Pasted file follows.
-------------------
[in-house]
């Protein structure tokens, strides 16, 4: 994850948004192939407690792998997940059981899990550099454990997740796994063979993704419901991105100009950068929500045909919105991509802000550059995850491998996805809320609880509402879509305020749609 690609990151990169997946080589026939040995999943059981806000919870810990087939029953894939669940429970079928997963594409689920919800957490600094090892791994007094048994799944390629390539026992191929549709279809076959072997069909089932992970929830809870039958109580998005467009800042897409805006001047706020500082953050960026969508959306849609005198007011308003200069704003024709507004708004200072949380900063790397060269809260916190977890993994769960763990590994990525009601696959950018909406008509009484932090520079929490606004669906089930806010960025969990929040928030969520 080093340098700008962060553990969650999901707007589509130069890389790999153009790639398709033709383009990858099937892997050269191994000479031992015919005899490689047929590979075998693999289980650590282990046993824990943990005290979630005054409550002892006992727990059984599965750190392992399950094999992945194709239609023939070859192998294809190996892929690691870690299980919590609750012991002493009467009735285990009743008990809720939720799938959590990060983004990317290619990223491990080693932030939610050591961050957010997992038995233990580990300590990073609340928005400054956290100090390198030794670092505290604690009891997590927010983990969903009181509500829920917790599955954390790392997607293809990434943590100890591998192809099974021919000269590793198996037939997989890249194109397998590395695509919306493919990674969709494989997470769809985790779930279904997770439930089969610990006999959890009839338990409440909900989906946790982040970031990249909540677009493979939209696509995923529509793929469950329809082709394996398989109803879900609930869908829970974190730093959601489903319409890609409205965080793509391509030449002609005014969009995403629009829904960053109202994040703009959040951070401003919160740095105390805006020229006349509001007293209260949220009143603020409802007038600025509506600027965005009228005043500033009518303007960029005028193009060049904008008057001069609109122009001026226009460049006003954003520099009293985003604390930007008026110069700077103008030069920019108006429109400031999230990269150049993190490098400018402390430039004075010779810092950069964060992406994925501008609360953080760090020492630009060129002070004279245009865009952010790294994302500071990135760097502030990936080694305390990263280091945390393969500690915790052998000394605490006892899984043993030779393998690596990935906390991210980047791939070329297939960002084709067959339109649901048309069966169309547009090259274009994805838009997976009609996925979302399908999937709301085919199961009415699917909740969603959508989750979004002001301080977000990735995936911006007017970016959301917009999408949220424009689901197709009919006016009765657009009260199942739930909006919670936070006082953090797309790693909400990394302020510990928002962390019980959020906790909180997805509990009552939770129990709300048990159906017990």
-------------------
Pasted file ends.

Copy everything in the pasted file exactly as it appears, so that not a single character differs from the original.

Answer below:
[in-house]
């Protein structure tokens, strides 16, 4: 994850948004192939407690792998997940059981899990550099454990997740796994063979993704419901991105100009950068929500045909919105991509802000550059995850491998996805809320609880509402879509305020749609 690609990151990169997946080589026939040995999943059981806000919870810990087939029953894939669940429970079928997963594409689920919800957490600094090892791994007094048994799944390629390539026992191929549709279809076959072997069909089932992970929830809870039958109580998005467009800042897409805006001047706020500082953050960026969508959306849609005198007011308003200069704003024709507004708004200072949380900063790397060269809260916190977890993994769960763990590994990525009601696959950018909406008509009484932090520079929490606004669906089930806010960025969990929040928030969520 080093340098700008962060553990969650999901707007589509130069890389790999153009790639398709033709383009990858099937892997050269191994000479031992015919005899490689047929590979075998693999289980650590282990046993824990943990005290979630005054409550002892006992727990059984599965750190392992399950094999992945194709239609023939070859192998294809190996892929690691870690299980919590609750012991002493009467009735285990009743008990809720939720799938959590990060983004990317290619990223491990080693932030939610050591961050957010997992038995233990580990300590990073609340928005400054956290100090390198030794670092505290604690009891997590927010983990969903009181509500829920917790599955954390790392997607293809990434943590100890591998192809099974021919000269590793198996037939997989890249194109397998590395695509919306493919990674969709494989997470769809985790779930279904997770439930089969610990006999959890009839338990409440909900989906946790982040970031990249909540677009493979939209696509995923529509793929469950329809082709394996398989109803879900609930869908829970974190730093959601489903319409890609409205965080793509391509030449002609005014969009995403629009829904960053109202994040703009959040951070401003919160740095105390805006020229006349509001007293209260949220009143603020409802007038600025509506600027965005009228005043500033009518303007960029005028193009060049904008008057001069609109122009001026226009460049006003954003520099009293985003604390930007008026110069700077103008030069920019108006429109400031999230990269150049993190490098400018402390430039004075010779810092950069964060992406994925501008609360953080760090020492630009060129002070004279245009865009952010790294994302500071990135760097502030990936080694305390990263280091945390393969500690915790052998000394605490006892899984043993030779393998690596990935906390991210980047791939070329297939960002084709067959339109649901048309069966169309547009090259274009994805838009997976009609996925979302399908999937709301085919199961009415699917909740969603959508989750979004002001301080977000990735995936911006007017970016959301917009999408949220424009689901197709009919006016009765657009009260199942739930909006919670936070006082953090797309790693909400990394302020510990928002962390019980959020906790909180997805509990009552939770129990709300048990159906017990």